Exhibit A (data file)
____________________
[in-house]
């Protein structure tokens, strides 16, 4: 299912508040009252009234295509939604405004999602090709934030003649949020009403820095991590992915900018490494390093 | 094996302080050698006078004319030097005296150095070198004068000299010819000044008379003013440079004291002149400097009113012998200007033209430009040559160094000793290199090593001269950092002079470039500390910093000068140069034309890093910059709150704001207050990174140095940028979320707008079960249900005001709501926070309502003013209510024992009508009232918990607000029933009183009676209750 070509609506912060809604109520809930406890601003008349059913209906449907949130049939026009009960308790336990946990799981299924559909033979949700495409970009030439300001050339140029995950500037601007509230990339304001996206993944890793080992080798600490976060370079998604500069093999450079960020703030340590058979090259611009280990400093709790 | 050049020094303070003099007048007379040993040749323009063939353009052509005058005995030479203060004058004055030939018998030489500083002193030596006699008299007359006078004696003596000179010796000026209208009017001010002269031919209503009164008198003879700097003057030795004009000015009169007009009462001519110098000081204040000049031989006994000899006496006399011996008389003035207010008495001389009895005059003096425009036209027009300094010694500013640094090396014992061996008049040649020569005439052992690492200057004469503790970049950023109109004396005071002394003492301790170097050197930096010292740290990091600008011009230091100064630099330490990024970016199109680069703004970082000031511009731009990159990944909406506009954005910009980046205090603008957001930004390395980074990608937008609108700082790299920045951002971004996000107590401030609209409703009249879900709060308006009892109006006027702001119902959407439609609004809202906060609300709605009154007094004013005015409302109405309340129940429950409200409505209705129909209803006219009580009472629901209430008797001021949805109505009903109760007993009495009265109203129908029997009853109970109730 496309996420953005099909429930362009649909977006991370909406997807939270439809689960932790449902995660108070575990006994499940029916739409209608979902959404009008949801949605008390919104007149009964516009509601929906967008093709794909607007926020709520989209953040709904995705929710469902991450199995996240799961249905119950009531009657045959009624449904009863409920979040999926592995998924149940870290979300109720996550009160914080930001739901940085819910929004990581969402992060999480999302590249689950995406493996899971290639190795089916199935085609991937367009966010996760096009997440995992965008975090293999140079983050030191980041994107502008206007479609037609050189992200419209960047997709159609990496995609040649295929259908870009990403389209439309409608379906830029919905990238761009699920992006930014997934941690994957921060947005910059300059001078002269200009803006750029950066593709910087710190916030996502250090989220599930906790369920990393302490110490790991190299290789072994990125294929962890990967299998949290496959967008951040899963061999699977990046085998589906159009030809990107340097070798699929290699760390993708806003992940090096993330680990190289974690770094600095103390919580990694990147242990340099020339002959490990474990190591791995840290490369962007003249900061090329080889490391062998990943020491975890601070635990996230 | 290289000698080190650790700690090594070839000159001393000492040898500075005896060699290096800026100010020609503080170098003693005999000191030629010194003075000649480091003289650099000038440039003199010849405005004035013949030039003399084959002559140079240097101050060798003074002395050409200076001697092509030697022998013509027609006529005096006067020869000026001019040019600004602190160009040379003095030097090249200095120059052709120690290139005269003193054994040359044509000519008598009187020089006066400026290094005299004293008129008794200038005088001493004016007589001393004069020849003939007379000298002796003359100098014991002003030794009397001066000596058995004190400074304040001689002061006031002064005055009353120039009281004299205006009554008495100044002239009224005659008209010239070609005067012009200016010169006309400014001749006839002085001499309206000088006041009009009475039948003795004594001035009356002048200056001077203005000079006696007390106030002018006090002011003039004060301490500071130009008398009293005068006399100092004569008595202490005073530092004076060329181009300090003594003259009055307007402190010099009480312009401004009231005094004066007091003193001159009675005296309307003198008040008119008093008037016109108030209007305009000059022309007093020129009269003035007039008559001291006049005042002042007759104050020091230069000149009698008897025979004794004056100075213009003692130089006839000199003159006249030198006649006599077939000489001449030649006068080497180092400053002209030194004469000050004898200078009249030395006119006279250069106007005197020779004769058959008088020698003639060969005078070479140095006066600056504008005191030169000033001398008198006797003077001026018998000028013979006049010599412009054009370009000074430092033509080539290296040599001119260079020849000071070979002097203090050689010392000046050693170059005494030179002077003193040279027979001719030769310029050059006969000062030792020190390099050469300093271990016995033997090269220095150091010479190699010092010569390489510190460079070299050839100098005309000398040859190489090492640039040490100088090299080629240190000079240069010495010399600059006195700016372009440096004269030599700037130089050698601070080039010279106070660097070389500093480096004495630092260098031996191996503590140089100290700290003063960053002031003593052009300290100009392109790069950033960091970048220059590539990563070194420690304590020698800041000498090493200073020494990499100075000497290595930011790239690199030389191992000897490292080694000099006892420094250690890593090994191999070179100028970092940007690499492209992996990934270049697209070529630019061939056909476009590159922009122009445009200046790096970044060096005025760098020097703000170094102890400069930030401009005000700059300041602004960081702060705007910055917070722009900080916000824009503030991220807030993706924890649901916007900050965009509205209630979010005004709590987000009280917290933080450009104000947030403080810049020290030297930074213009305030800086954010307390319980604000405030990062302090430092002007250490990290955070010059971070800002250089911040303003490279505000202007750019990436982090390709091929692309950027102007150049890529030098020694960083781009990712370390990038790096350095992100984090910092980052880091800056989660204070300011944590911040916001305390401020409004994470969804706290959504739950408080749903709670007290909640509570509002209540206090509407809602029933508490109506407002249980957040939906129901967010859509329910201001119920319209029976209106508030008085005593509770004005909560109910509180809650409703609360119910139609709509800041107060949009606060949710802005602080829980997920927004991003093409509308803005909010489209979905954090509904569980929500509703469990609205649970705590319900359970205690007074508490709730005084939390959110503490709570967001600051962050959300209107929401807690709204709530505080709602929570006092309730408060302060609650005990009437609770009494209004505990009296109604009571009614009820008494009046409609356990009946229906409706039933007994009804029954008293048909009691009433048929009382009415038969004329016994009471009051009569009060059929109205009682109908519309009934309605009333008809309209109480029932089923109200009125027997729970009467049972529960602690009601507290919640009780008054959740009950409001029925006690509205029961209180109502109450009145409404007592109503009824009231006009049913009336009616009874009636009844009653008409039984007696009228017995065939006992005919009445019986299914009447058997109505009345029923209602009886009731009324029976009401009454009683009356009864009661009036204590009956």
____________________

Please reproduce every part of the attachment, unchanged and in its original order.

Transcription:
[in-house]
């Protein structure tokens, strides 16, 4: 299912508040009252009234295509939604405004999602090709934030003649949020009403820095991590992915900018490494390093 | 094996302080050698006078004319030097005296150095070198004068000299010819000044008379003013440079004291002149400097009113012998200007033209430009040559160094000793290199090593001269950092002079470039500390910093000068140069034309890093910059709150704001207050990174140095940028979320707008079960249900005001709501926070309502003013209510024992009508009232918990607000029933009183009676209750 070509609506912060809604109520809930406890601003008349059913209906449907949130049939026009009960308790336990946990799981299924559909033979949700495409970009030439300001050339140029995950500037601007509230990339304001996206993944890793080992080798600490976060370079998604500069093999450079960020703030340590058979090259611009280990400093709790 | 050049020094303070003099007048007379040993040749323009063939353009052509005058005995030479203060004058004055030939018998030489500083002193030596006699008299007359006078004696003596000179010796000026209208009017001010002269031919209503009164008198003879700097003057030795004009000015009169007009009462001519110098000081204040000049031989006994000899006496006399011996008389003035207010008495001389009895005059003096425009036209027009300094010694500013640094090396014992061996008049040649020569005439052992690492200057004469503790970049950023109109004396005071002394003492301790170097050197930096010292740290990091600008011009230091100064630099330490990024970016199109680069703004970082000031511009731009990159990944909406506009954005910009980046205090603008957001930004390395980074990608937008609108700082790299920045951002971004996000107590401030609209409703009249879900709060308006009892109006006027702001119902959407439609609004809202906060609300709605009154007094004013005015409302109405309340129940429950409200409505209705129909209803006219009580009472629901209430008797001021949805109505009903109760007993009495009265109203129908029997009853109970109730 496309996420953005099909429930362009649909977006991370909406997807939270439809689960932790449902995660108070575990006994499940029916739409209608979902959404009008949801949605008390919104007149009964516009509601929906967008093709794909607007926020709520989209953040709904995705929710469902991450199995996240799961249905119950009531009657045959009624449904009863409920979040999926592995998924149940870290979300109720996550009160914080930001739901940085819910929004990581969402992060999480999302590249689950995406493996899971290639190795089916199935085609991937367009966010996760096009997440995992965008975090293999140079983050030191980041994107502008206007479609037609050189992200419209960047997709159609990496995609040649295929259908870009990403389209439309409608379906830029919905990238761009699920992006930014997934941690994957921060947005910059300059001078002269200009803006750029950066593709910087710190916030996502250090989220599930906790369920990393302490110490790991190299290789072994990125294929962890990967299998949290496959967008951040899963061999699977990046085998589906159009030809990107340097070798699929290699760390993708806003992940090096993330680990190289974690770094600095103390919580990694990147242990340099020339002959490990474990190591791995840290490369962007003249900061090329080889490391062998990943020491975890601070635990996230 | 290289000698080190650790700690090594070839000159001393000492040898500075005896060699290096800026100010020609503080170098003693005999000191030629010194003075000649480091003289650099000038440039003199010849405005004035013949030039003399084959002559140079240097101050060798003074002395050409200076001697092509030697022998013509027609006529005096006067020869000026001019040019600004602190160009040379003095030097090249200095120059052709120690290139005269003193054994040359044509000519008598009187020089006066400026290094005299004293008129008794200038005088001493004016007589001393004069020849003939007379000298002796003359100098014991002003030794009397001066000596058995004190400074304040001689002061006031002064005055009353120039009281004299205006009554008495100044002239009224005659008209010239070609005067012009200016010169006309400014001749006839002085001499309206000088006041009009009475039948003795004594001035009356002048200056001077203005000079006696007390106030002018006090002011003039004060301490500071130009008398009293005068006399100092004569008595202490005073530092004076060329181009300090003594003259009055307007402190010099009480312009401004009231005094004066007091003193001159009675005296309307003198008040008119008093008037016109108030209007305009000059022309007093020129009269003035007039008559001291006049005042002042007759104050020091230069000149009698008897025979004794004056100075213009003692130089006839000199003159006249030198006649006599077939000489001449030649006068080497180092400053002209030194004469000050004898200078009249030395006119006279250069106007005197020779004769058959008088020698003639060969005078070479140095006066600056504008005191030169000033001398008198006797003077001026018998000028013979006049010599412009054009370009000074430092033509080539290296040599001119260079020849000071070979002097203090050689010392000046050693170059005494030179002077003193040279027979001719030769310029050059006969000062030792020190390099050469300093271990016995033997090269220095150091010479190699010092010569390489510190460079070299050839100098005309000398040859190489090492640039040490100088090299080629240190000079240069010495010399600059006195700016372009440096004269030599700037130089050698601070080039010279106070660097070389500093480096004495630092260098031996191996503590140089100290700290003063960053002031003593052009300290100009392109790069950033960091970048220059590539990563070194420690304590020698800041000498090493200073020494990499100075000497290595930011790239690199030389191992000897490292080694000099006892420094250690890593090994191999070179100028970092940007690499492209992996990934270049697209070529630019061939056909476009590159922009122009445009200046790096970044060096005025760098020097703000170094102890400069930030401009005000700059300041602004960081702060705007910055917070722009900080916000824009503030991220807030993706924890649901916007900050965009509205209630979010005004709590987000009280917290933080450009104000947030403080810049020290030297930074213009305030800086954010307390319980604000405030990062302090430092002007250490990290955070010059971070800002250089911040303003490279505000202007750019990436982090390709091929692309950027102007150049890529030098020694960083781009990712370390990038790096350095992100984090910092980052880091800056989660204070300011944590911040916001305390401020409004994470969804706290959504739950408080749903709670007290909640509570509002209540206090509407809602029933508490109506407002249980957040939906129901967010859509329910201001119920319209029976209106508030008085005593509770004005909560109910509180809650409703609360119910139609709509800041107060949009606060949710802005602080829980997920927004991003093409509308803005909010489209979905954090509904569980929500509703469990609205649970705590319900359970205690007074508490709730005084939390959110503490709570967001600051962050959300209107929401807690709204709530505080709602929570006092309730408060302060609650005990009437609770009494209004505990009296109604009571009614009820008494009046409609356990009946229906409706039933007994009804029954008293048909009691009433048929009382009415038969004329016994009471009051009569009060059929109205009682109908519309009934309605009333008809309209109480029932089923109200009125027997729970009467049972529960602690009601507290919640009780008054959740009950409001029925006690509205029961209180109502109450009145409404007592109503009824009231006009049913009336009616009874009636009844009653008409039984007696009228017995065939006992005919009445019986299914009447058997109505009345029923209602009886009731009324029976009401009454009683009356009864009661009036204590009956």